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  • Writer's pictureGranny Bonnet

Who put the Wren in Wreningham?

The Wreningham Witch by Granny Bonnet
The Wreningham Witch by Granny Bonnet

Who put the ‘Wren’ in Wreningham? The answer of course, is the witch.

There has been a village in Norfolk with the name of Wreningham since Domesday and it is now part of South Norfolk District Council. Over the course of centuries since its listing in 1086, its three original parishes of Little Wreningham, Great Wreningham and Nelonde, have become one and there, once upon a time, lived a witch.

Superstitious and suspicious villagers, worried by her presence, alerted a knight to her whereabouts but before he could murder her, she transformed into a tiny wren and flew away to safety. Whereupon the locals beat hedges and bushes to flush out the wrens. Any they found, they killed. Such was their enduring fear of the witch's return, that each year on the feast day of St. Stephen (Boxing Day, 26th December), the villagers would be on the defence. Ready and waiting, they tramped fields and hedgerows stoning or trapping any wrens caught.

There are countless variations on this tale across Great Britain and Europe in which the innocent wren is hunted on St. Stephen’s day. Christianity’s first martyr, Stephen, faced death-by-stoning in AD36 after his hiding place was allegedly given away by the tiny but vociferous bird. Oliver Cromwell's troops were apparently saved from the Irish when alerted by a wren. Cliona the seductress, who enticed young men into the ocean to drown, escaped the same death by transforming into a wren and flying away. And so it goes on, version after version…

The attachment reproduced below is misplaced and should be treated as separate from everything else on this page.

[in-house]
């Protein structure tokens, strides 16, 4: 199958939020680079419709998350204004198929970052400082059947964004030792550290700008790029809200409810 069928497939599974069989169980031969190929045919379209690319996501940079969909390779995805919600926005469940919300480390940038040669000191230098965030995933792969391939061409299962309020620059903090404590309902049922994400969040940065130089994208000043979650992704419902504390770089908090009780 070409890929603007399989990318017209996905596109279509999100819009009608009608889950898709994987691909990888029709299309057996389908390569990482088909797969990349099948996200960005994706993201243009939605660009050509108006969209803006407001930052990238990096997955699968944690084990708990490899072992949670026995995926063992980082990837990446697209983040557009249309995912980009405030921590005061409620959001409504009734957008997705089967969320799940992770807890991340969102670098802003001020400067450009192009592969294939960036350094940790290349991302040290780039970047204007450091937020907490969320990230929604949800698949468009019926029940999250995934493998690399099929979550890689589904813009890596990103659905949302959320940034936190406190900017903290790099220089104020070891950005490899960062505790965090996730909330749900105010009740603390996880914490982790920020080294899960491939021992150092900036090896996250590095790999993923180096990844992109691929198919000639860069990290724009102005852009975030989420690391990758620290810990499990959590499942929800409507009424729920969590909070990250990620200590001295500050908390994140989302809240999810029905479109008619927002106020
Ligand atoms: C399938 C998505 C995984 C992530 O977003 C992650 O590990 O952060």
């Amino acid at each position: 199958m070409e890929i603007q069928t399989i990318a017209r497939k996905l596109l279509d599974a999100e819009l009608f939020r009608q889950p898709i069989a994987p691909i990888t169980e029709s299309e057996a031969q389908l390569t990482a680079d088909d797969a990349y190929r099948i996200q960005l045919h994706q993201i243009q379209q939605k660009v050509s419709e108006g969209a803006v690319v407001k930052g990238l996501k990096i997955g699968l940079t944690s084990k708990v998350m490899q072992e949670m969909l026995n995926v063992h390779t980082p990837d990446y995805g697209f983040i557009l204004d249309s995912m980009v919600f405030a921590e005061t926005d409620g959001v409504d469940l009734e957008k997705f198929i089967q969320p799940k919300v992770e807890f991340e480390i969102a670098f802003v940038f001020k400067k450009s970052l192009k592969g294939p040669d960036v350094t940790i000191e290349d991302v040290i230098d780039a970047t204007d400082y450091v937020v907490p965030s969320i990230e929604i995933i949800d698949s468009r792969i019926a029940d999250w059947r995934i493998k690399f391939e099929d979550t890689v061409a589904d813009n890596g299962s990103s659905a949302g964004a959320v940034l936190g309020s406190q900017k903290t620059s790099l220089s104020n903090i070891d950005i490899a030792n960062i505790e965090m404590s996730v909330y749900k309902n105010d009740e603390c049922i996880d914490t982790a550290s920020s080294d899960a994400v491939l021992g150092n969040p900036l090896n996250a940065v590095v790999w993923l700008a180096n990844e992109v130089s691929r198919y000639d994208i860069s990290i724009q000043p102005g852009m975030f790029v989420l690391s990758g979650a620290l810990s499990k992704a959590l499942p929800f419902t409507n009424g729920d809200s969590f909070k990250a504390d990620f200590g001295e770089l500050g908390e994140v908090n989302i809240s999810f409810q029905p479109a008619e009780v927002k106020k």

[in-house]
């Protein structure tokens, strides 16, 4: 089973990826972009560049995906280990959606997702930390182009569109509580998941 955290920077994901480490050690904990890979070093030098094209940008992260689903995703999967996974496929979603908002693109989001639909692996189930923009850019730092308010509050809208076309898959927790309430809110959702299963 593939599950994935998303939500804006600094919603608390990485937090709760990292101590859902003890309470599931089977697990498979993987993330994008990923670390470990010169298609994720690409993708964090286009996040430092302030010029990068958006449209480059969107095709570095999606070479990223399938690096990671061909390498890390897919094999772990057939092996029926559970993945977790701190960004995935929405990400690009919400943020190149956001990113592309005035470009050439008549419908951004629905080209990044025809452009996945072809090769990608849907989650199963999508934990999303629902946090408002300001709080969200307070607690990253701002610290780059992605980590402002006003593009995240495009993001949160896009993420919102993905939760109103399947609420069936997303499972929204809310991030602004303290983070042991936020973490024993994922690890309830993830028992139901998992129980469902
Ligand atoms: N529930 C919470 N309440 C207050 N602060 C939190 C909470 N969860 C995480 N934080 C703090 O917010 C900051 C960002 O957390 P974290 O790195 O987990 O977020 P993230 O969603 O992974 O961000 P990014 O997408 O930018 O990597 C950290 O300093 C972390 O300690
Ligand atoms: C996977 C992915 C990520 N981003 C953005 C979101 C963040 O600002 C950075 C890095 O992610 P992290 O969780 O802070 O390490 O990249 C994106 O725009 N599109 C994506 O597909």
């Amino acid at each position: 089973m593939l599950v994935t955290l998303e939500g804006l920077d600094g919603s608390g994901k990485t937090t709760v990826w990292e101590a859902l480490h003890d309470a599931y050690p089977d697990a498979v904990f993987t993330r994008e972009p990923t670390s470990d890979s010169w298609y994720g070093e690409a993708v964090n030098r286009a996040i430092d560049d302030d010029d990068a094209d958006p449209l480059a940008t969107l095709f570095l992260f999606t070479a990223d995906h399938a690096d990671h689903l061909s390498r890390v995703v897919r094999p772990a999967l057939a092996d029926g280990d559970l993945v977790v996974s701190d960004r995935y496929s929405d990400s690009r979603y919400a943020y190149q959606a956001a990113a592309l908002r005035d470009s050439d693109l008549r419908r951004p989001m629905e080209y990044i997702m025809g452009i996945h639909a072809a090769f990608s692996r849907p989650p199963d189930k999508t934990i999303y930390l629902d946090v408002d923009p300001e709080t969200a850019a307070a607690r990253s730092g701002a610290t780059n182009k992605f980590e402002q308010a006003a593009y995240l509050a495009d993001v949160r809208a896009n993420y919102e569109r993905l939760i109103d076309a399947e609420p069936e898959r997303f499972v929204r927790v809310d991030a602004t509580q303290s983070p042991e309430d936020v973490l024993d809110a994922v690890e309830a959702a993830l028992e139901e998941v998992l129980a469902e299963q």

The wren ‘ceremony’ follows the pattern of many similar ancient entertainments which can be simply described as ritual house-visiting. Groups of people, mostly men and boys, often masked or painted, wearing unusual outfits, (frequently dresses) or cloaked in straw, would go knocking from house to house. 'Wren Boys' as they were known, carried a live or stuffed effigy of the bird which was often burned. As well as offering music and song, they collected money which variously was offered to the church, charity or funded a party. (Sound familiar? Penny-for the Guy? Trick-or-treat at Halloween?) All forms of lusty local entertainment that helped liven up the dark and dreary days of winter.

Perhaps hostility to this harmless little bird was driven in the Middle Ages by religious zealots and clerics determined to exterminate vestiges of druidic reverence and practice. Medieval texts interpret the etymology of wren, as 'druid bird’ or 'king bird' with powers of wisdom and cunning.

Thankfully the legacy of the legend of Wreningham allows residents of today to enjoy less gruesome forms of cheer in their community hall's bar, aptly named The Witch and Wren, or eating out at the local restaurant, The Bird in Hand.

Hmm… I live close to Wreningham and regularly have scolding little wrens in my garden. They certainly pack a punch for such a tiny creature. I wonder, should I be wary that there's clearly more to them than meets the eye….?


The wren has always been a king, as its name in European languages indicates:

Latin: regulus [king]

French: roitelet [little king]

Welsh: dryw [king]

Teutonic: Koening Voegel, [king-bird]

Dutch: Konije [little king]

Other names include: Jinnie (wran), Jenny-wren

Manx (&S.D.Cr): Drein, Drean, Dreeain (from druai dryw, the Druid's bird)

Cf. Irish: Dreathan, Dreoilin

Se. Gaelic: Dreollan, Drethein

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